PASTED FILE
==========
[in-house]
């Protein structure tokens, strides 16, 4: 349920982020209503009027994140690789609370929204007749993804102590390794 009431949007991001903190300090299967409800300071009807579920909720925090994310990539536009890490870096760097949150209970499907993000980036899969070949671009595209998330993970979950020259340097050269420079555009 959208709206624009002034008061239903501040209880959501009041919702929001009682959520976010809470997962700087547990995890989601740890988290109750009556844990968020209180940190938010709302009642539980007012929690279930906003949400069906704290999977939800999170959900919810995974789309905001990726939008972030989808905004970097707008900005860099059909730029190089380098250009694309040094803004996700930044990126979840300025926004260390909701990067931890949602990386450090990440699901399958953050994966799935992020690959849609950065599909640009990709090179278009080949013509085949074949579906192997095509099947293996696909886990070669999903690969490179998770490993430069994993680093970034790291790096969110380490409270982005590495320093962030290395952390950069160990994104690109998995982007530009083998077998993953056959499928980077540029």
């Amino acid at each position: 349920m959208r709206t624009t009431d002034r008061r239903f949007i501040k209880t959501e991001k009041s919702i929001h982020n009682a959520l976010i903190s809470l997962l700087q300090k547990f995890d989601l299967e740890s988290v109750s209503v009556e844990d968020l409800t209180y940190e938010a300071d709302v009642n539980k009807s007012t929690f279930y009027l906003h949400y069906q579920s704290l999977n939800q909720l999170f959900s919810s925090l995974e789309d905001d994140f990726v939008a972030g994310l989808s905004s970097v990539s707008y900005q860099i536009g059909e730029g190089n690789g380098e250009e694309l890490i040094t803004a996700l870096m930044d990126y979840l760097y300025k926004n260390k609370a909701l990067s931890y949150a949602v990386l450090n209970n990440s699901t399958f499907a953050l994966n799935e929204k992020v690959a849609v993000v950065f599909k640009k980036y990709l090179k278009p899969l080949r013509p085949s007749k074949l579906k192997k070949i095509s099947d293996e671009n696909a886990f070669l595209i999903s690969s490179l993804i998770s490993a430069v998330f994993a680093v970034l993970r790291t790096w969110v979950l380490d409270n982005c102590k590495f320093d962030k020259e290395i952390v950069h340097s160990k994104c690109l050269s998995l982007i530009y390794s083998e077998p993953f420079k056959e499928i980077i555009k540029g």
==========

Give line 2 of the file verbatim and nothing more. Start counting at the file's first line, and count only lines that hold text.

């Protein structure tokens, strides 16, 4: 349920982020209503009027994140690789609370929204007749993804102590390794 009431949007991001903190300090299967409800300071009807579920909720925090994310990539536009890490870096760097949150209970499907993000980036899969070949671009595209998330993970979950020259340097050269420079555009 959208709206624009002034008061239903501040209880959501009041919702929001009682959520976010809470997962700087547990995890989601740890988290109750009556844990968020209180940190938010709302009642539980007012929690279930906003949400069906704290999977939800999170959900919810995974789309905001990726939008972030989808905004970097707008900005860099059909730029190089380098250009694309040094803004996700930044990126979840300025926004260390909701990067931890949602990386450090990440699901399958953050994966799935992020690959849609950065599909640009990709090179278009080949013509085949074949579906192997095509099947293996696909886990070669999903690969490179998770490993430069994993680093970034790291790096969110380490409270982005590495320093962030290395952390950069160990994104690109998995982007530009083998077998993953056959499928980077540029």